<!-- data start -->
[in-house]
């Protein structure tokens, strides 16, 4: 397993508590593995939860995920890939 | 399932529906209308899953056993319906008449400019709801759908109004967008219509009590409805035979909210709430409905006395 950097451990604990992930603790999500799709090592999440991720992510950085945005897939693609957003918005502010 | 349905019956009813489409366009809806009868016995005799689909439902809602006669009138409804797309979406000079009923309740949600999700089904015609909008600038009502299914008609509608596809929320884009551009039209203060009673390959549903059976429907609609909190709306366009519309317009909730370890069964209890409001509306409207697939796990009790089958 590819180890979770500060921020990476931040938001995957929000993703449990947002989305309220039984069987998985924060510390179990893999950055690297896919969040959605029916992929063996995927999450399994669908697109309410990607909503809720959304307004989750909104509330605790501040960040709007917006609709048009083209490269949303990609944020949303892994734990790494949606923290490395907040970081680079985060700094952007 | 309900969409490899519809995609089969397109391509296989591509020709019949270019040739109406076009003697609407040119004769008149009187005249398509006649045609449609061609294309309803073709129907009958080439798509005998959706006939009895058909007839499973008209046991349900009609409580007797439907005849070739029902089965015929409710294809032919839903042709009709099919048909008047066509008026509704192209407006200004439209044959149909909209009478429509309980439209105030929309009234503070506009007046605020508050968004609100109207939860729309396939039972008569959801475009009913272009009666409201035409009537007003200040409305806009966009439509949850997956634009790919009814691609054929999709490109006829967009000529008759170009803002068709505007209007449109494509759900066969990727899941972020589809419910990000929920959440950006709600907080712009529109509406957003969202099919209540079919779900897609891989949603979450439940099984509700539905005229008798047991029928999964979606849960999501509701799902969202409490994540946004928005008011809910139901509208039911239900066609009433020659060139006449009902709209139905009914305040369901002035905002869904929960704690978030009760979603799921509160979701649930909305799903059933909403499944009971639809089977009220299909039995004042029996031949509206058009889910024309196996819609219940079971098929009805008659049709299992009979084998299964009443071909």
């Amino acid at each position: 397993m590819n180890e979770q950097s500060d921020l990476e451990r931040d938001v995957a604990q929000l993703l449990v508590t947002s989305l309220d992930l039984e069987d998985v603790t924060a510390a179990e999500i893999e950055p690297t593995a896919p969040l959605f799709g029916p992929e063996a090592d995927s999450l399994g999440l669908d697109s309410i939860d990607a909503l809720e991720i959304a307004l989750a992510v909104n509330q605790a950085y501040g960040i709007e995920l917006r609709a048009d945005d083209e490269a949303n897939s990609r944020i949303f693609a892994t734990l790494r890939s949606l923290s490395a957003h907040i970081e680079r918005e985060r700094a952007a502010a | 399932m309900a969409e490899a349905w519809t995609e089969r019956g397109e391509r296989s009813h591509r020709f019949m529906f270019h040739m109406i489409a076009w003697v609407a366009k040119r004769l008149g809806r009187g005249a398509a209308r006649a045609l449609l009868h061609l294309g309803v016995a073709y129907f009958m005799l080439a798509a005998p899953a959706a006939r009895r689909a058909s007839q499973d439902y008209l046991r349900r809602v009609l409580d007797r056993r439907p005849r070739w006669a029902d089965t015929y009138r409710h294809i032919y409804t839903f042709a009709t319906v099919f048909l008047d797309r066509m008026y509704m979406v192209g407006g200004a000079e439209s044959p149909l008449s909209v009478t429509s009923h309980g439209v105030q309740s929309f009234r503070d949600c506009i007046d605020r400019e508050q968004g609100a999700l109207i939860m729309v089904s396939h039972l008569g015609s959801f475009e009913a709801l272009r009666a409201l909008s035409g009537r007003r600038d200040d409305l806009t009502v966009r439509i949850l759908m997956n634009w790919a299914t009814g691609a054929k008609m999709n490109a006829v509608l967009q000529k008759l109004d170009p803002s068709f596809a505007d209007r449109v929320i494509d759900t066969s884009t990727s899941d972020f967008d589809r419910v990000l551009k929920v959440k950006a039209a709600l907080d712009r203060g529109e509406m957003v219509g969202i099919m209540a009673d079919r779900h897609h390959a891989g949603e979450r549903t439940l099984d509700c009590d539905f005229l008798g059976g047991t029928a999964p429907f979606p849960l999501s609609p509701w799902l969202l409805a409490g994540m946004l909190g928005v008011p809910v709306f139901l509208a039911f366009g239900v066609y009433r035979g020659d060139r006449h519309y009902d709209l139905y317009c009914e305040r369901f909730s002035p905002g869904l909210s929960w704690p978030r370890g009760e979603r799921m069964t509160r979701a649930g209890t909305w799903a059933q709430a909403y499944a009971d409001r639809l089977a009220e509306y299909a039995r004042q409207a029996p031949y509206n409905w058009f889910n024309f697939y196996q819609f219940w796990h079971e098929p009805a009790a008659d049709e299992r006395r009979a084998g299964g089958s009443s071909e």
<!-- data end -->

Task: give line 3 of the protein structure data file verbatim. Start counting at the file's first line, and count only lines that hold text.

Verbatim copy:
């Amino acid at each position: 397993m590819n180890e979770q950097s500060d921020l990476e451990r931040d938001v995957a604990q929000l993703l449990v508590t947002s989305l309220d992930l039984e069987d998985v603790t924060a510390a179990e999500i893999e950055p690297t593995a896919p969040l959605f799709g029916p992929e063996a090592d995927s999450l399994g999440l669908d697109s309410i939860d990607a909503l809720e991720i959304a307004l989750a992510v909104n509330q605790a950085y501040g960040i709007e995920l917006r609709a048009d945005d083209e490269a949303n897939s990609r944020i949303f693609a892994t734990l790494r890939s949606l923290s490395a957003h907040i970081e680079r918005e985060r700094a952007a502010a | 399932m309900a969409e490899a349905w519809t995609e089969r019956g397109e391509r296989s009813h591509r020709f019949m529906f270019h040739m109406i489409a076009w003697v609407a366009k040119r004769l008149g809806r009187g005249a398509a209308r006649a045609l449609l009868h061609l294309g309803v016995a073709y129907f009958m005799l080439a798509a005998p899953a959706a006939r009895r689909a058909s007839q499973d439902y008209l046991r349900r809602v009609l409580d007797r056993r439907p005849r070739w006669a029902d089965t015929y009138r409710h294809i032919y409804t839903f042709a009709t319906v099919f048909l008047d797309r066509m008026y509704m979406v192209g407006g200004a000079e439209s044959p149909l008449s909209v009478t429509s009923h309980g439209v105030q309740s929309f009234r503070d949600c506009i007046d605020r400019e508050q968004g609100a999700l109207i939860m729309v089904s396939h039972l008569g015609s959801f475009e009913a709801l272009r009666a409201l909008s035409g009537r007003r600038d200040d409305l806009t009502v966009r439509i949850l759908m997956n634009w790919a299914t009814g691609a054929k008609m999709n490109a006829v509608l967009q000529k008759l109004d170009p803002s068709f596809a505007d209007r449109v929320i494509d759900t066969s884009t990727s899941d972020f967008d589809r419910v990000l551009k929920v959440k950006a039209a709600l907080d712009r203060g529109e509406m957003v219509g969202i099919m209540a009673d079919r779900h897609h390959a891989g949603e979450r549903t439940l099984d509700c009590d539905f005229l008798g059976g047991t029928a999964p429907f979606p849960l999501s609609p509701w799902l969202l409805a409490g994540m946004l909190g928005v008011p809910v709306f139901l509208a039911f366009g239900v066609y009433r035979g020659d060139r006449h519309y009902d709209l139905y317009c009914e305040r369901f909730s002035p905002g869904l909210s929960w704690p978030r370890g009760e979603r799921m069964t509160r979701a649930g209890t909305w799903a059933q709430a909403y499944a009971d409001r639809l089977a009220e509306y299909a039995r004042q409207a029996p031949y509206n409905w058009f889910n024309f697939y196996q819609f219940w796990h079971e098929p009805a009790a008659d049709e299992r006395r009979a084998g299964g089958s009443s071909e």